Daily Express appoints Ukip peer Lord Stevens

Commentators believe Express Newspapers will back Nigel Farage at next year's election

Ian Burrell
Thursday 23 October 2014 23:09 BST
The founder of the Northern & Shell publishing stable and owner of Express Newspapers, Richard Desmond, has
recruited the peer
The founder of the Northern & Shell publishing stable and owner of Express Newspapers, Richard Desmond, has recruited the peer

The Ukip peer and veteran newspaper owner Lord Stevens of Ludgate will take a senior role at Express Newspapers, prompting expectation that the media group will now throw its weight behind Nigel Farage’s party in the General Election.

Richard Desmond, founder of the Northern & Shell publishing stable and owner of Express Newspapers, has recruited the 78-year-old peer seven months before Britain goes to the polls. Lord Stevens has long associations with the Daily Express, Sunday Express and Daily Star, having run the papers until 1999 as chairman of former owners United Newspapers. Senior executives at Express Newspapers have been told Lord Stevens will become deputy chairman,

Lord Stevens was made a life peer in 1987 and backed the Conservatives in the upper house until 2004, when he was expelled by the party for signing a letter in support of Ukip. He spoke at the Ukip conference in 2012, where Mr Farage introduced him as “a giant of Fleet Street”. He reminded Ukip delegates that David Cameron had called them “fruitcakes, gadflies and closet racists” and told the audience: “Well I’m glad to join you!”

Mr Desmond has been politically fickle during his time as a newspaper proprietor. The Daily Express backed Tony Blair’s New Labour at the 2001 election and Mr Desmond donated £100,000 to the party. But the paper then returned to its Tory Party roots.

In recent weeks it has been increasingly enthusiastic about Ukip, and has speculated that the party could hold the balance of power in British politics following May’s election.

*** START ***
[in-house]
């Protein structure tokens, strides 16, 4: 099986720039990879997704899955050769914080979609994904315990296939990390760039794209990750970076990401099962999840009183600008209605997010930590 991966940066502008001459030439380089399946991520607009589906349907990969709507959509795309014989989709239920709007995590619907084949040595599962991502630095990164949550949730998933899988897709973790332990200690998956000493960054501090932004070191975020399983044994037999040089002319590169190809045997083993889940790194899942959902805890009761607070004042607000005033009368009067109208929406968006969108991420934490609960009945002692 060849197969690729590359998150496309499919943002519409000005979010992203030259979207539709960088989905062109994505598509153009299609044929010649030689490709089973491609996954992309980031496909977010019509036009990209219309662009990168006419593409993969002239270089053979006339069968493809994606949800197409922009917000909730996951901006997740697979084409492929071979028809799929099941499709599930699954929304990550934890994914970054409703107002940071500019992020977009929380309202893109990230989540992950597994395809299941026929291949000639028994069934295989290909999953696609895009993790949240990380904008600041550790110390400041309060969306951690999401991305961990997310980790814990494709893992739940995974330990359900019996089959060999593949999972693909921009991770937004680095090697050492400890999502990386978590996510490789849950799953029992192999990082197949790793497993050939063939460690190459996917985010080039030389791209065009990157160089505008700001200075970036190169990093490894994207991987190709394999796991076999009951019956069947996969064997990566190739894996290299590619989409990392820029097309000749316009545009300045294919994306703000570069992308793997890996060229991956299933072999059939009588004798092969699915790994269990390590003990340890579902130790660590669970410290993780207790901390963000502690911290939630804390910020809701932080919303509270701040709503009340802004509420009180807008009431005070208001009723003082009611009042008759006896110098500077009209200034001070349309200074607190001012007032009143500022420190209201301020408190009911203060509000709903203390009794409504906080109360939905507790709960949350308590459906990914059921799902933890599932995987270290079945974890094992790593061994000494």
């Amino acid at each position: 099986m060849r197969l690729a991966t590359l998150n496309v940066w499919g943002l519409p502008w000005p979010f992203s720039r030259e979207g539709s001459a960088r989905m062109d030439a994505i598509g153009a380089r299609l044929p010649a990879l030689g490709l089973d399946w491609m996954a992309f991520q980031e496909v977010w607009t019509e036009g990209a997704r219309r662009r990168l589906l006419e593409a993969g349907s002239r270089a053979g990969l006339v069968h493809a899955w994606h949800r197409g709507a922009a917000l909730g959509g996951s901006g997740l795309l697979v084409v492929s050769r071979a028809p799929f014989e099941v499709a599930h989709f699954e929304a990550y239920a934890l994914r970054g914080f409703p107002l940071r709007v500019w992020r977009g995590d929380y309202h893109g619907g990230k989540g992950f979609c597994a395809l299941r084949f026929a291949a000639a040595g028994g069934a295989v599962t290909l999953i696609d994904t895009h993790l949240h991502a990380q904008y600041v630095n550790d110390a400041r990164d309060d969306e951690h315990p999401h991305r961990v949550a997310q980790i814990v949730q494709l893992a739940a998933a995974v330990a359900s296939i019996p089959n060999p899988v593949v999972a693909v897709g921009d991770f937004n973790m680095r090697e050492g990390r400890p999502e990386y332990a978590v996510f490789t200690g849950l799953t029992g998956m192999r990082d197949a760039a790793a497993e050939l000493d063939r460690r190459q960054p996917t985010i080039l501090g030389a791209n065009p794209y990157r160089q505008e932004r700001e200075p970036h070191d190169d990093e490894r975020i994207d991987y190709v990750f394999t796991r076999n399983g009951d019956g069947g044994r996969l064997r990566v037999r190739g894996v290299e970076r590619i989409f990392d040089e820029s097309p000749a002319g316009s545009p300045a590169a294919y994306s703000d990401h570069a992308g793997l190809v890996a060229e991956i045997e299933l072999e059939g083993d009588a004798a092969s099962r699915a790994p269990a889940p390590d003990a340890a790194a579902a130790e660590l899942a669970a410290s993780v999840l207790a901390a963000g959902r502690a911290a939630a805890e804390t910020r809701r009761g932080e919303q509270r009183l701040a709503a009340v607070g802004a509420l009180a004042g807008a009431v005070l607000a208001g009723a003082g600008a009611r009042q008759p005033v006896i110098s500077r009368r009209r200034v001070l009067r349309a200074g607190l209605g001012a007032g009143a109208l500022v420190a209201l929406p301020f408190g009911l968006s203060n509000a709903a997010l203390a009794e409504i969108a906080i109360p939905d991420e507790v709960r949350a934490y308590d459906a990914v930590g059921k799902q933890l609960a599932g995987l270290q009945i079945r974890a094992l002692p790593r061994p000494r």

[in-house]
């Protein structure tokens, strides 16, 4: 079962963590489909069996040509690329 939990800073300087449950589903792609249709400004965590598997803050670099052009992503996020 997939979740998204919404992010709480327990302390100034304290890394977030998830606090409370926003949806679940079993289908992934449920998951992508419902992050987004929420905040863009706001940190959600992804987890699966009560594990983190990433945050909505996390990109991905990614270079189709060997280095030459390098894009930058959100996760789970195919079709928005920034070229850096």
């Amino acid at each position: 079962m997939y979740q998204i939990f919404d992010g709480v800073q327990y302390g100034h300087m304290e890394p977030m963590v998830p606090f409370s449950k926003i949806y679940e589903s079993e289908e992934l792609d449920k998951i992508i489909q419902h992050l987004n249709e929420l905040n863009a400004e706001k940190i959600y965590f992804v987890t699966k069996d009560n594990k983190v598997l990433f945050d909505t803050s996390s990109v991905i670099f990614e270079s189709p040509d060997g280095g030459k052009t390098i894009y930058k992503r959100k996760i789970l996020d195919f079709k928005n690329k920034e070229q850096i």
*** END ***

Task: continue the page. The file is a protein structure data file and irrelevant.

In a leader this month it said: “Nigel Farage’s message is hugely popular across Britain. Huge numbers of people are sick of the EU, sick of mass immigration and sick of a political elite that refuses to listen to the electorate.”

Of the appointment, Mr Desmond, said: “Lord Stevens comes with a vast experience of the newspaper business. In challenging times for the media to have him working with us in this pivotal role is a huge asset.”

Lord Stevens said: “I’ve known Richard for many years and I’m very much looking forward to the opportunity to work with Express Newspapers and help shape their business over the coming years”

Mr Desmond is a prominent member of London’s Jewish community, and it is not known what he thinks of Ukip’s recent alliance with far-right Polish politician Robert Iwaszkiewicz, who has been denounced as a Holocaust denier by the Board of Deputies of British Jews.

Mr Farage visited the Northern & Shell building in London for lunch earlier this month with Mr Desmond and Lord Stevens and was shown the newsroom by editor Hugh Whittow.

Having made his name as a City financier, during his time as chairman of United Newspapers, Lord Stevens was described as “quick as a ferret”. He had a bronze bust in the foyer and was chauffeur-driven in a grey Rolls Royce with the personalised number plate DRS20. He was known for throwing swanky parties at London’s Savoy Hotel.

During the period he ran the Express, the title remained staunchly loyal to the Conservatives. But although educated at Stowe and Cambridge, Lord Stevens shares some maverick traits with Mr Desmond, who delights in challenging the establishment.

The Northern & Shell boss recently made an enormous profit from the £450m sale of Channel 5 to American media company Viacom, having bought the broadcaster for £104m in 2010.

But after the sale he angered staff at his newspapers in July with proposals to save £10m a year by cutting 200 posts. The National Union of Journalists dubbed him “Britain’s greediest billionaire”.

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